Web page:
“We worked with GM to implement a pilot green supply chain program initiative with its suppliers in Shanghai,” said Gwen Davidow, director of global corporate programs with the World Environment Center (WEC).

The “China Greening Supply Chain Pilot Project” was implemented by GM, Shanghai GM and the World Environ­ment Center. GM invited eight top-level suppliers to participate. After a short training course, the suppliers evaluated opportunities to improve quality, reduce environmental impacts and lower costs. Through the evaluation, suppliers were able to identify actions and investments that ultimately resulted in a combination of net financial savings as well as improved environmental performance.

According to the Green Car Congress, the original eight participating suppliers have reduced their displacement of CO2 by more than 2,500 tons and saved about 28 million gallons (about 106 million liters) of water annually. They also have lowered their operating costs by a collective $254,500. Now SGM is reported to be working on another green supply chain initiative and they are targeting the number of participating suppliers to reach 40 by the end of 2008, and could further grow to 150 by 2010.

“The momentum overseas is definitely building on the greening of the supply chain initiative,” Davidow said. In addition to its success in working with GM in China, WEC has also recently worked with Alcoa on a greening the supply chain project project in Mexico and a follow-up project with Alcoa in Romania. “Getting repeat business is a great indicator of success,” Davidow said. WEC hopes that once manu­facturers go through this greening of the supply chain process, they will engage their tier two and tier three suppliers and enact it with them.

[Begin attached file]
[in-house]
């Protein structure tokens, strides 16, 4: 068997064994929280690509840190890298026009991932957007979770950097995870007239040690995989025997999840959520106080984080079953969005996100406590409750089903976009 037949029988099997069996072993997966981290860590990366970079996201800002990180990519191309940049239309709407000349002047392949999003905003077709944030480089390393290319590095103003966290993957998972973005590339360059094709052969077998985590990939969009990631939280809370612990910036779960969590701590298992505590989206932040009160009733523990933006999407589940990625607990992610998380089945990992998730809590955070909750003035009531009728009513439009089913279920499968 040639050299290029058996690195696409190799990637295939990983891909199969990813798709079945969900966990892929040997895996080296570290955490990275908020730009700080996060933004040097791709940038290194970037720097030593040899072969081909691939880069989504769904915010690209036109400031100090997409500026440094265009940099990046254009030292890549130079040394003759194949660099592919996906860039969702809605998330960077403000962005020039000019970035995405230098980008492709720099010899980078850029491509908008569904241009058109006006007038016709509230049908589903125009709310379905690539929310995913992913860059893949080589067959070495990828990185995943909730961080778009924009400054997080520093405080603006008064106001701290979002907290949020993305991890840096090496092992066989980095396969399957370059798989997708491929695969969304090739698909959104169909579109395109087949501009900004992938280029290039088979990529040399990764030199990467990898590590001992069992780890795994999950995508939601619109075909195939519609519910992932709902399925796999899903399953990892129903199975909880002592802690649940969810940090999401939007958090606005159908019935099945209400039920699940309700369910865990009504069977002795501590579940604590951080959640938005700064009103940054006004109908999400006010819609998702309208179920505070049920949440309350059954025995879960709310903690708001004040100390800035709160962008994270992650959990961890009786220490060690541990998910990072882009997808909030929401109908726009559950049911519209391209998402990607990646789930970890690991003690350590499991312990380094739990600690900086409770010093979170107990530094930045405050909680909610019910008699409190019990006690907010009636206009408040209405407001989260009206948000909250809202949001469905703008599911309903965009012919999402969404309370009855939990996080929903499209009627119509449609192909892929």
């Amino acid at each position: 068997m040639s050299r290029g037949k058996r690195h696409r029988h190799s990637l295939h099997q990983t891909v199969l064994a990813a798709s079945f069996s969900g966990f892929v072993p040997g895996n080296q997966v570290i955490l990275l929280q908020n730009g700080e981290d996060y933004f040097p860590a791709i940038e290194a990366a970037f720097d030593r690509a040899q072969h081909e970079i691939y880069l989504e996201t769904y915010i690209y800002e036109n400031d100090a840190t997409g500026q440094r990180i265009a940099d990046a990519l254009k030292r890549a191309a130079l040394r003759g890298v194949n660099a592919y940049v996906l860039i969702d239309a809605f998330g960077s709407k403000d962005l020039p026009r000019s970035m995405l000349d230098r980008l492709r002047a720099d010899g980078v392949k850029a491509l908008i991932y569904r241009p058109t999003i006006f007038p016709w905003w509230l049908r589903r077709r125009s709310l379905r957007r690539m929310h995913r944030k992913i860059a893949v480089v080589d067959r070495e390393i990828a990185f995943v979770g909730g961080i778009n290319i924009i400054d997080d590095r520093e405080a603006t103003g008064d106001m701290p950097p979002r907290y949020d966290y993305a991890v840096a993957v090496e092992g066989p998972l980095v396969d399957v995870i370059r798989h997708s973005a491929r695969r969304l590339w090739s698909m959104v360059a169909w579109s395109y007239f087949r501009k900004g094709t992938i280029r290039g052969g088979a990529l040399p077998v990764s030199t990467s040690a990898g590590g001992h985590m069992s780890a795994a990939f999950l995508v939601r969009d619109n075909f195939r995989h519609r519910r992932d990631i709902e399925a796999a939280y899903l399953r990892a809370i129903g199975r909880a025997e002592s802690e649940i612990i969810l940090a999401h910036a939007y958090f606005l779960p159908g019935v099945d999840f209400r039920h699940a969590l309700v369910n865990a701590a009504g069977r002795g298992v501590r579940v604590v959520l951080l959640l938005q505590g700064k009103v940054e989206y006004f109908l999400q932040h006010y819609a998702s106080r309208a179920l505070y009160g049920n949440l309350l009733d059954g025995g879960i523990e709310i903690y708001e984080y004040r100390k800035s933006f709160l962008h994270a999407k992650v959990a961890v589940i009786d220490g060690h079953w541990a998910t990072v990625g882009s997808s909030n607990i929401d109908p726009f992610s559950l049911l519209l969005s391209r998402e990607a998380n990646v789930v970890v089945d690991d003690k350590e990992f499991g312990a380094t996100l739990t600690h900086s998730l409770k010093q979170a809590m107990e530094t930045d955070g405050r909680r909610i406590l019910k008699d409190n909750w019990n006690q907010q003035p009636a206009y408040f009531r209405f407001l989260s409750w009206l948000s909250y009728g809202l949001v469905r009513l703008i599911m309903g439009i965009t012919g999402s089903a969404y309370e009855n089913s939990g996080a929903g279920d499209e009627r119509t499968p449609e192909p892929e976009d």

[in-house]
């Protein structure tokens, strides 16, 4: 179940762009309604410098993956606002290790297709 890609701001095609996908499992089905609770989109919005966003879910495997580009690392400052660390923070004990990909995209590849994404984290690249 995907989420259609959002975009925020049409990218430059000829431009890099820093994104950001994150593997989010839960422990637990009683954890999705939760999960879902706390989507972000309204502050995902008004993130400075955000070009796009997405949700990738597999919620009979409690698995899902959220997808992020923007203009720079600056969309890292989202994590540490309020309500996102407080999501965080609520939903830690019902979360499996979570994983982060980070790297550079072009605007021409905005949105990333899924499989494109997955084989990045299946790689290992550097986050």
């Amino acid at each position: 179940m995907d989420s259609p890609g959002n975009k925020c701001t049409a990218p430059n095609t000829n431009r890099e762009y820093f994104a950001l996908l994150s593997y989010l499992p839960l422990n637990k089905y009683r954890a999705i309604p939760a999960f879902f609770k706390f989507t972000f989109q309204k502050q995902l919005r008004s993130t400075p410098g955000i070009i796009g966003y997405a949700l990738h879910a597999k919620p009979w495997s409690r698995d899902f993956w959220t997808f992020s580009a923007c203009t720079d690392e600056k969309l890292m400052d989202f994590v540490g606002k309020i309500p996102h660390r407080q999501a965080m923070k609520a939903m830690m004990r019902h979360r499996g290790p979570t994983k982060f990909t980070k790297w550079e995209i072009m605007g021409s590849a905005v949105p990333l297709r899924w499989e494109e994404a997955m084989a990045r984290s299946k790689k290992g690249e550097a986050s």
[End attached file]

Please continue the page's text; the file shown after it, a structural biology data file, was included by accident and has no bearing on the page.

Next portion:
Starting Small

As this initiative gains traction globally, obviously the smaller manufacturing suppliers will have to make the necessary investments to adopt cleaner practices. In the United States, many smaller firms are already squeezed on price and global competition, but they need to adapt to the winds of change.

The reality is that the train has gone out of the station and companies that embrace sustainable manufacturing will be well positioned to be responsive to client supply chain demands and impending regulations while also positioning themselves for future global competition.